Currently there is much work being done in developing high K dielectrics that have a higher dielectric constant than that of silicon oxide. There are a number of those, but one of the advantages of silicon oxide is its high band gap and low interface state density with silicon which results in it being a very effective insulator. Thus, many of the materials being developed for high K purposes have been found to have problems because they do not have a high enough band gap or because they are difficult to make with enough integrity to prevent current leakage through the dielectric. Additional problems remain unresolved such as thermal stability with the silicon substrate and gate electrode, fermi level pinning at the oxide/metal interface and scaling. Even though amorphous materials including Hr-based and Zr-based oxides are being investigated, there appears to be no clear solution since there are outstanding problems with these materials when integrating into a CMOS flow. Also, these materials recrystallized during the high temperature steps during the manufacturing process. La-based oxide materials can potentially be used as a high K dielectric for Si CMOS devices. Such oxides have higher dielectric constant than SiO2 and are predicted to be thermodynamically stable in contact with silicon.
An alternative to amorphous is monocrystalline films. In theory, high K dielectric films can be made typically monocrystalline, although difficulties exist. One such difficulty is matching the crystalline structure of the film with that of the underlying semiconductor, typically silicon, as well as during the formation process that it be in fact perfectly formed. Epitaxial layers, that is layers that are monocrystalline, are known in the industry. Silicon can be made epitaxially. One of the techniques by which very thin films can be put down in a monocrystalline form is molecular beam epitaxy. Even with using MBE technology there is still the difficulty of ensuring defect free films.
In developing new high K dielectrics there is also another potential problem of having too high of a dielectric constant. If the dielectric constant is too high, there is an effect that is called fringing field effect which adversely affects the performance of the transistor. This has to do with excessive coupling between the gate and the source/drain. Thus, the materials that are being developed desirably have a range typically between 20 and 40 for the dielectric constant. This range may change somewhat as the technology develops further.
Another aspect of a desirable high K dielectric is in terms of its equivalent capacitance to that of a certain thickness of silicon oxide. Silicon oxide has been so commonly and effectively used that it has become a standard and the industry often describes certain characteristics in terms of its relationship to silicon oxide. In this case, the typical desirable silicon oxide equivalent thickness is between 5 and 15 angstroms but with silicon oxide of 5 to 15 angstroms it has problems with leakage, reliability, growth rate, and uniformity. Thus, when a film is that small there can be difficulties in manufacturing it as well as using it. The desirable coupling is to have a dielectric that has the equivalence of the thickness of 5 to 15 angstroms of silicon oxide but a greater actual thickness.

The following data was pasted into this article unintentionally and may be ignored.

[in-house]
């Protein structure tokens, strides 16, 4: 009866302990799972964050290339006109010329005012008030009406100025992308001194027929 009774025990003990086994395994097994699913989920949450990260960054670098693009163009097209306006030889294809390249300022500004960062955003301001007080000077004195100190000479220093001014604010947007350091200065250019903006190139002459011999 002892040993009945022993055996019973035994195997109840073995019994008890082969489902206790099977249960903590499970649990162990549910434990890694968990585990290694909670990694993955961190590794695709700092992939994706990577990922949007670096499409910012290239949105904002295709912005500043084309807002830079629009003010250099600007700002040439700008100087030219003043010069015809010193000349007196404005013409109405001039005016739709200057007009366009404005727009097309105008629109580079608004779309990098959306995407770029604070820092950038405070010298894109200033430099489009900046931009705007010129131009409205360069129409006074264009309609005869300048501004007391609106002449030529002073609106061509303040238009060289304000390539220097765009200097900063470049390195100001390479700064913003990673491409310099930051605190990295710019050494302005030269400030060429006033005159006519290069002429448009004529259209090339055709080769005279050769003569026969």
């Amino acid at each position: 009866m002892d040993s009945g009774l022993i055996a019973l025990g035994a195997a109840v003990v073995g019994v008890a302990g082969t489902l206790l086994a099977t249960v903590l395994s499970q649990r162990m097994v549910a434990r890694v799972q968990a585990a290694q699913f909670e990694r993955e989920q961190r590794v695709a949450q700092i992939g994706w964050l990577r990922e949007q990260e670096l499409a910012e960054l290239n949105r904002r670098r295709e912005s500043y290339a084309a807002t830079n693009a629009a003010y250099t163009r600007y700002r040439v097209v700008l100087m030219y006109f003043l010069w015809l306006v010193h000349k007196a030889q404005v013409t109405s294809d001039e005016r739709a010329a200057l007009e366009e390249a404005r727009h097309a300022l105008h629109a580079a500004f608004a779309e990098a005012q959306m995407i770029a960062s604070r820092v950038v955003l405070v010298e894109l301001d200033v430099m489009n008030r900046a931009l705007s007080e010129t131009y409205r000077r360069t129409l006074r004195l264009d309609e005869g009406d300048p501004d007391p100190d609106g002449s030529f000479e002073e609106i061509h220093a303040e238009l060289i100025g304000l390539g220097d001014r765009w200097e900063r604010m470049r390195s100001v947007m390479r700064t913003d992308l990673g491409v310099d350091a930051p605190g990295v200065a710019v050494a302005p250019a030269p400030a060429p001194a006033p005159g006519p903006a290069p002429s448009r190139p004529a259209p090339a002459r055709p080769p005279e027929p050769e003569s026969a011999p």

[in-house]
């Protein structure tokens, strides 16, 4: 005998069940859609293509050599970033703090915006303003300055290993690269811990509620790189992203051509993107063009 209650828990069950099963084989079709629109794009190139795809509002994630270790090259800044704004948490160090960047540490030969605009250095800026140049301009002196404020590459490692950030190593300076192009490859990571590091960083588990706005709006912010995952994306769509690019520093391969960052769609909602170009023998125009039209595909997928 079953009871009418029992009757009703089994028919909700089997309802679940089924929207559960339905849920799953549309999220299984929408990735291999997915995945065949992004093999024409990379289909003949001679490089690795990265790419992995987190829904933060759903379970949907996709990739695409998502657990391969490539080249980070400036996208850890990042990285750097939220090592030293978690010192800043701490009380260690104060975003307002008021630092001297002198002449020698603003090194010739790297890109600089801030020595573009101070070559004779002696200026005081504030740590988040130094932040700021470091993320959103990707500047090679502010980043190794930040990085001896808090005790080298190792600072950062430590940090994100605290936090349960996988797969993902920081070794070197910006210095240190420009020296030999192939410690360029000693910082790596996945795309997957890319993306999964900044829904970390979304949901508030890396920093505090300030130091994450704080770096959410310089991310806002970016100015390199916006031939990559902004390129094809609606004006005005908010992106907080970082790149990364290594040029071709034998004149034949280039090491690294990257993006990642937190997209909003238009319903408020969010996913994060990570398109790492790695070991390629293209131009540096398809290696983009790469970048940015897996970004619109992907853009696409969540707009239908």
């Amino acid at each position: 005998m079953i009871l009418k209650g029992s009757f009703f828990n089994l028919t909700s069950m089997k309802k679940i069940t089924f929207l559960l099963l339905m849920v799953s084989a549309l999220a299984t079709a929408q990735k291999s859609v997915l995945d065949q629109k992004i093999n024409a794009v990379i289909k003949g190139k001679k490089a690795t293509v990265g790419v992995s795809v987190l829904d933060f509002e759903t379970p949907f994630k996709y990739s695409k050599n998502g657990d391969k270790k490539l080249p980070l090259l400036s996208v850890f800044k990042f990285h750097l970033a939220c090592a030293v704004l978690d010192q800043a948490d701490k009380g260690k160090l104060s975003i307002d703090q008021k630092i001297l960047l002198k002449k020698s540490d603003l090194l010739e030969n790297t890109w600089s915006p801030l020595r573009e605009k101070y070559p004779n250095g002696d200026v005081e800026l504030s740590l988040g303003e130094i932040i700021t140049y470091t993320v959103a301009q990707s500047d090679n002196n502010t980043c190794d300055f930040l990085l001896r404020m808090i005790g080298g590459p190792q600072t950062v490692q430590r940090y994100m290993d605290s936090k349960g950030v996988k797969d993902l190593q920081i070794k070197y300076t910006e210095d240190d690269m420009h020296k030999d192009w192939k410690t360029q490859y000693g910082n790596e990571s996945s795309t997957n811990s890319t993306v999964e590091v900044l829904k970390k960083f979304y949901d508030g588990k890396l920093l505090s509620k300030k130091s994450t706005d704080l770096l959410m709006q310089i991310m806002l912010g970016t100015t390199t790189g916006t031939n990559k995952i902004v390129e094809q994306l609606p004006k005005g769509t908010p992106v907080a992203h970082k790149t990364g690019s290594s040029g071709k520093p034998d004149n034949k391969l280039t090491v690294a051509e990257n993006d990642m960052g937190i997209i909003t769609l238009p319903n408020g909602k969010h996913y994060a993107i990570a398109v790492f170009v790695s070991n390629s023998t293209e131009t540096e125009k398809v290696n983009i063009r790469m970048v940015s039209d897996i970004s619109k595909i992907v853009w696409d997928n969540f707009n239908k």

High K dielectric films which include aluminum have been developed, yet aluminum is known to cause high interface state density and degraded mobility in silicon based devices.
Thus, there is a need for a dielectric film which has a dielectric constant within a desirable range, the ability to be made of high integrity, a thickness in a desirable range, does not degrade mobility or cause high interface state densities, and has the ability to be made in a manufacturing process.
To achieve the objects and advantages specified above and others, disclosed is a semiconductor structure and method of fabricating the semiconductor structure which includes providing a semiconductor substrate; providing a dielectric layer comprising lanthanum, lutetium, and oxygen over the semiconductor substrate; and providing an electrode layer over the dielectric layer.
The foregoing and further and more specific objects and advantages of the instant invention will become readily apparent to those skilled in the art from the following detailed description of a preferred embodiment thereof taken in conjunction with the following drawings:
The following detailed description is of exemplary embodiments only and is not intended to limit the invention or the application and uses of the invention. Rather, the following description provides a convenient illustration for implementing exemplary embodiments of the invention. Various changes to the described embodiments may be made in the function and arrangement of the elements described without departing from the scope of the invention as set forth in the appended claims. A high K dielectric film comprising lanthanum, lutetium, and oxygen provides an excellent candidate material for replacement of silicon dioxide. It combines the advantages of having a desirable range of dielectric constant, the ability to remain amorphous at high temperatures, and provides for low leakage.